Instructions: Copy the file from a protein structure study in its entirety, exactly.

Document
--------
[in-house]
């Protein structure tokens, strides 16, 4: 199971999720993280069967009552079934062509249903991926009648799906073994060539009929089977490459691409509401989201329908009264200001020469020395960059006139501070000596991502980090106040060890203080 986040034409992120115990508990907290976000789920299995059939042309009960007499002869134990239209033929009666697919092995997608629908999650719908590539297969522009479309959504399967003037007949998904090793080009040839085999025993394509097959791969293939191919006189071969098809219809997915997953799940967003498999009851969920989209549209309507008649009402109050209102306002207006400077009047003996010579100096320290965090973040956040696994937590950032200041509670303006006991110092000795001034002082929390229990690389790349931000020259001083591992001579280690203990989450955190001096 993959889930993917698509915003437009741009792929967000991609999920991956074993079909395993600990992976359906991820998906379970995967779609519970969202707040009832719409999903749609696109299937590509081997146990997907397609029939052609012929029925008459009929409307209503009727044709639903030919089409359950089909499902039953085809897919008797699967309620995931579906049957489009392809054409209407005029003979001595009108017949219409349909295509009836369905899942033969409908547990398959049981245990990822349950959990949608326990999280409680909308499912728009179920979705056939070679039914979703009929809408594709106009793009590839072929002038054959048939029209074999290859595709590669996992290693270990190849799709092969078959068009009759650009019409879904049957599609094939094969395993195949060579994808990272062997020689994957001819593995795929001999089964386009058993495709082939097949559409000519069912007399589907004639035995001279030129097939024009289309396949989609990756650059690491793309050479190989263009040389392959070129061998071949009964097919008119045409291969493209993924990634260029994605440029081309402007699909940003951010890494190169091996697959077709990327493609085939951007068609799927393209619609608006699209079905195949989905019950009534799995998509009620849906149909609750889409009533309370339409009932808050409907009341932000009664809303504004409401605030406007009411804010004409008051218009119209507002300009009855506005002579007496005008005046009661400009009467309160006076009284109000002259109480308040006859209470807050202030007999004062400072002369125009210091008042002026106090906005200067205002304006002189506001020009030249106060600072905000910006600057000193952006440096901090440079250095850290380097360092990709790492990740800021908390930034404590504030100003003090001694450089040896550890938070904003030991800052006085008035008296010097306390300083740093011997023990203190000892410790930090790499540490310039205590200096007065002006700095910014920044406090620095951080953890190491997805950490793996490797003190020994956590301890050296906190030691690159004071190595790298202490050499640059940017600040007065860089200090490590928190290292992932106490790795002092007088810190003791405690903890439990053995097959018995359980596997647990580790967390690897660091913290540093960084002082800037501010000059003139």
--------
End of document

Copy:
[in-house]
């Protein structure tokens, strides 16, 4: 199971999720993280069967009552079934062509249903991926009648799906073994060539009929089977490459691409509401989201329908009264200001020469020395960059006139501070000596991502980090106040060890203080 986040034409992120115990508990907290976000789920299995059939042309009960007499002869134990239209033929009666697919092995997608629908999650719908590539297969522009479309959504399967003037007949998904090793080009040839085999025993394509097959791969293939191919006189071969098809219809997915997953799940967003498999009851969920989209549209309507008649009402109050209102306002207006400077009047003996010579100096320290965090973040956040696994937590950032200041509670303006006991110092000795001034002082929390229990690389790349931000020259001083591992001579280690203990989450955190001096 993959889930993917698509915003437009741009792929967000991609999920991956074993079909395993600990992976359906991820998906379970995967779609519970969202707040009832719409999903749609696109299937590509081997146990997907397609029939052609012929029925008459009929409307209503009727044709639903030919089409359950089909499902039953085809897919008797699967309620995931579906049957489009392809054409209407005029003979001595009108017949219409349909295509009836369905899942033969409908547990398959049981245990990822349950959990949608326990999280409680909308499912728009179920979705056939070679039914979703009929809408594709106009793009590839072929002038054959048939029209074999290859595709590669996992290693270990190849799709092969078959068009009759650009019409879904049957599609094939094969395993195949060579994808990272062997020689994957001819593995795929001999089964386009058993495709082939097949559409000519069912007399589907004639035995001279030129097939024009289309396949989609990756650059690491793309050479190989263009040389392959070129061998071949009964097919008119045409291969493209993924990634260029994605440029081309402007699909940003951010890494190169091996697959077709990327493609085939951007068609799927393209619609608006699209079905195949989905019950009534799995998509009620849906149909609750889409009533309370339409009932808050409907009341932000009664809303504004409401605030406007009411804010004409008051218009119209507002300009009855506005002579007496005008005046009661400009009467309160006076009284109000002259109480308040006859209470807050202030007999004062400072002369125009210091008042002026106090906005200067205002304006002189506001020009030249106060600072905000910006600057000193952006440096901090440079250095850290380097360092990709790492990740800021908390930034404590504030100003003090001694450089040896550890938070904003030991800052006085008035008296010097306390300083740093011997023990203190000892410790930090790499540490310039205590200096007065002006700095910014920044406090620095951080953890190491997805950490793996490797003190020994956590301890050296906190030691690159004071190595790298202490050499640059940017600040007065860089200090490590928190290292992932106490790795002092007088810190003791405690903890439990053995097959018995359980596997647990580790967390690897660091913290540093960084002082800037501010000059003139």